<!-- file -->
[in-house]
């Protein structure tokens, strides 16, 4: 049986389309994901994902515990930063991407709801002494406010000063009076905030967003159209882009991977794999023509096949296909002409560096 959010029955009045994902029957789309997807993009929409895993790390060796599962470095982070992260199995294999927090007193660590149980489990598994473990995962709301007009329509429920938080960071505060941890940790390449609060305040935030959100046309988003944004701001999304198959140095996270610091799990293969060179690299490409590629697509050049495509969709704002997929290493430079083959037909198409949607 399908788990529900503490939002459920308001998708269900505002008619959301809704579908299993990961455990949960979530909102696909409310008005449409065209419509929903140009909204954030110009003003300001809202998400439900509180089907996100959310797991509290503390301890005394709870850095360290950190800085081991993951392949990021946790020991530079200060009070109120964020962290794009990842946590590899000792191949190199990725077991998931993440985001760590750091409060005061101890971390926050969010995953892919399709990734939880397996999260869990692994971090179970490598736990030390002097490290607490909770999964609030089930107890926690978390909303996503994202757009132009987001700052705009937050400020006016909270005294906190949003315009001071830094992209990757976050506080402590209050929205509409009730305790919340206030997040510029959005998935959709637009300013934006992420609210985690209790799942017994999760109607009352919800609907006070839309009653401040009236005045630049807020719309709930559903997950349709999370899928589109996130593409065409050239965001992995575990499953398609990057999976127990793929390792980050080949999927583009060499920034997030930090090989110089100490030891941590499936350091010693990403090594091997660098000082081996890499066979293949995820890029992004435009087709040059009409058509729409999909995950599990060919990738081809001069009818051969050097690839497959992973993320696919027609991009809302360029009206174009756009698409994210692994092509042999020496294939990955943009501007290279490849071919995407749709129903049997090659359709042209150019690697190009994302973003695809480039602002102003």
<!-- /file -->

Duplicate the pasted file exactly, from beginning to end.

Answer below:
[in-house]
């Protein structure tokens, strides 16, 4: 049986389309994901994902515990930063991407709801002494406010000063009076905030967003159209882009991977794999023509096949296909002409560096 959010029955009045994902029957789309997807993009929409895993790390060796599962470095982070992260199995294999927090007193660590149980489990598994473990995962709301007009329509429920938080960071505060941890940790390449609060305040935030959100046309988003944004701001999304198959140095996270610091799990293969060179690299490409590629697509050049495509969709704002997929290493430079083959037909198409949607 399908788990529900503490939002459920308001998708269900505002008619959301809704579908299993990961455990949960979530909102696909409310008005449409065209419509929903140009909204954030110009003003300001809202998400439900509180089907996100959310797991509290503390301890005394709870850095360290950190800085081991993951392949990021946790020991530079200060009070109120964020962290794009990842946590590899000792191949190199990725077991998931993440985001760590750091409060005061101890971390926050969010995953892919399709990734939880397996999260869990692994971090179970490598736990030390002097490290607490909770999964609030089930107890926690978390909303996503994202757009132009987001700052705009937050400020006016909270005294906190949003315009001071830094992209990757976050506080402590209050929205509409009730305790919340206030997040510029959005998935959709637009300013934006992420609210985690209790799942017994999760109607009352919800609907006070839309009653401040009236005045630049807020719309709930559903997950349709999370899928589109996130593409065409050239965001992995575990499953398609990057999976127990793929390792980050080949999927583009060499920034997030930090090989110089100490030891941590499936350091010693990403090594091997660098000082081996890499066979293949995820890029992004435009087709040059009409058509729409999909995950599990060919990738081809001069009818051969050097690839497959992973993320696919027609991009809302360029009206174009756009698409994210692994092509042999020496294939990955943009501007290279490849071919995407749709129903049997090659359709042209150019690697190009994302973003695809480039602002102003």